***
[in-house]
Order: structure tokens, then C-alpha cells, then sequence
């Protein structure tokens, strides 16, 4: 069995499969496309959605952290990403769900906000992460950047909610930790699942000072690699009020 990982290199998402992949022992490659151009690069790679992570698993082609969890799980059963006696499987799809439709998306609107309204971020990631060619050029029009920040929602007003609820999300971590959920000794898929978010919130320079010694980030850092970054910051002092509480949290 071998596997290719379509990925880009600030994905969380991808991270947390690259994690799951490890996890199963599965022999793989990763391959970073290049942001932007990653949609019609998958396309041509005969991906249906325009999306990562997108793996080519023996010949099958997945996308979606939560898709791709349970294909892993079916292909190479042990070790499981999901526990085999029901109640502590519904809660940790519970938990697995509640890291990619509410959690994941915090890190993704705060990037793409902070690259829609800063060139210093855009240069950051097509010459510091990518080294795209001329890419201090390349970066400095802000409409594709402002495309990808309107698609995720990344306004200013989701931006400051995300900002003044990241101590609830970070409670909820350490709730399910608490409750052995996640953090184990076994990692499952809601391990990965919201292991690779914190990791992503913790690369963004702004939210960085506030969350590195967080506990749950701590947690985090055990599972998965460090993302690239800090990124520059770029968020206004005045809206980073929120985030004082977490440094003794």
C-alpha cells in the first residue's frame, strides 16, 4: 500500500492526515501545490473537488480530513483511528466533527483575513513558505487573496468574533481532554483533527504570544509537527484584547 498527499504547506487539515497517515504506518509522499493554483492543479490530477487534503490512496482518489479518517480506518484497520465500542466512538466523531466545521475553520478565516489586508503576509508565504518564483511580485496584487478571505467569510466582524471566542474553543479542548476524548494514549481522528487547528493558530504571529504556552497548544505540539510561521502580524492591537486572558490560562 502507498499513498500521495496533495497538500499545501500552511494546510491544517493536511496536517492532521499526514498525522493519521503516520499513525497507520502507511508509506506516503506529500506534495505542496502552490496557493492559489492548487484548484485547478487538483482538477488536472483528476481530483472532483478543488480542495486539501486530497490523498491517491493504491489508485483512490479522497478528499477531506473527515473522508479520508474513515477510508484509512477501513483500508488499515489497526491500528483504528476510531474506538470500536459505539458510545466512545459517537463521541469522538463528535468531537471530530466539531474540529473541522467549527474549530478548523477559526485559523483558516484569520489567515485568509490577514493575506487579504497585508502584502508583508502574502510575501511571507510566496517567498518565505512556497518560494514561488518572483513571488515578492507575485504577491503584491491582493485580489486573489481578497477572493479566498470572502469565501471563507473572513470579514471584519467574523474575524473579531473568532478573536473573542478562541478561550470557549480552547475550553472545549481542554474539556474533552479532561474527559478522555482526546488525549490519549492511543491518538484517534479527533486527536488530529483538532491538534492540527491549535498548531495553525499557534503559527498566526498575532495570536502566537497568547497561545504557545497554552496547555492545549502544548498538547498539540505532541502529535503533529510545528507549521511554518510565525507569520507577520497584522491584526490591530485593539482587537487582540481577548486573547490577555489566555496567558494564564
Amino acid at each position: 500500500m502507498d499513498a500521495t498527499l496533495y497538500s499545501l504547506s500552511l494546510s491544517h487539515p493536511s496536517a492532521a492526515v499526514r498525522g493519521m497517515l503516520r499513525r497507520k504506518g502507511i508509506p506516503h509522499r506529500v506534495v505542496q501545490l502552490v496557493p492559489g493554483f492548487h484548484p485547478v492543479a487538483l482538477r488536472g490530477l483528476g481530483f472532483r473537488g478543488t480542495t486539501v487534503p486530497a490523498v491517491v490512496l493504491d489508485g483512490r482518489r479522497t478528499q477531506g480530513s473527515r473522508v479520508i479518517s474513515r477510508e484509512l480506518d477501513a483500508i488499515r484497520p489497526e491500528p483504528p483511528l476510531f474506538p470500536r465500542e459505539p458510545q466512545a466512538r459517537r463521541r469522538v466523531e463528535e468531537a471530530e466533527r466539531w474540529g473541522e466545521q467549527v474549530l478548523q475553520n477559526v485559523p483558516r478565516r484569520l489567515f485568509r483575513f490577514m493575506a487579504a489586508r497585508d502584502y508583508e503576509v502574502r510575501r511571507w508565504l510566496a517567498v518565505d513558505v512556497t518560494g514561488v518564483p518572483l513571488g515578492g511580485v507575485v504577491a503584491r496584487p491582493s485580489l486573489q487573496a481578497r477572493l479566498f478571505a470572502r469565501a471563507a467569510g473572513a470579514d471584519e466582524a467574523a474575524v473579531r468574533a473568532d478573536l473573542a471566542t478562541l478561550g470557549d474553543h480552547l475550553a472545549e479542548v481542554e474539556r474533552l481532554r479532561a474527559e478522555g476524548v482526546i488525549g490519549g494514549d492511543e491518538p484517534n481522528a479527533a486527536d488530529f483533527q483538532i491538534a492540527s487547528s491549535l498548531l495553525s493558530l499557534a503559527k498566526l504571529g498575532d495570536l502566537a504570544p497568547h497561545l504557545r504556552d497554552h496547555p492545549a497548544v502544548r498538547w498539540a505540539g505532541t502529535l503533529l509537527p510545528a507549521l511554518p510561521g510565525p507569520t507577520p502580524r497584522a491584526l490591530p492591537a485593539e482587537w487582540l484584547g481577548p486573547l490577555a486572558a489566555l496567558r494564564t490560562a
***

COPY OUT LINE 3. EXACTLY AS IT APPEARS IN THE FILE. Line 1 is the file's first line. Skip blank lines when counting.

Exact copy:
């Protein structure tokens, strides 16, 4: 069995499969496309959605952290990403769900906000992460950047909610930790699942000072690699009020 990982290199998402992949022992490659151009690069790679992570698993082609969890799980059963006696499987799809439709998306609107309204971020990631060619050029029009920040929602007003609820999300971590959920000794898929978010919130320079010694980030850092970054910051002092509480949290 071998596997290719379509990925880009600030994905969380991808991270947390690259994690799951490890996890199963599965022999793989990763391959970073290049942001932007990653949609019609998958396309041509005969991906249906325009999306990562997108793996080519023996010949099958997945996308979606939560898709791709349970294909892993079916292909190479042990070790499981999901526990085999029901109640502590519904809660940790519970938990697995509640890291990619509410959690994941915090890190993704705060990037793409902070690259829609800063060139210093855009240069950051097509010459510091990518080294795209001329890419201090390349970066400095802000409409594709402002495309990808309107698609995720990344306004200013989701931006400051995300900002003044990241101590609830970070409670909820350490709730399910608490409750052995996640953090184990076994990692499952809601391990990965919201292991690779914190990791992503913790690369963004702004939210960085506030969350590195967080506990749950701590947690985090055990599972998965460090993302690239800090990124520059770029968020206004005045809206980073929120985030004082977490440094003794």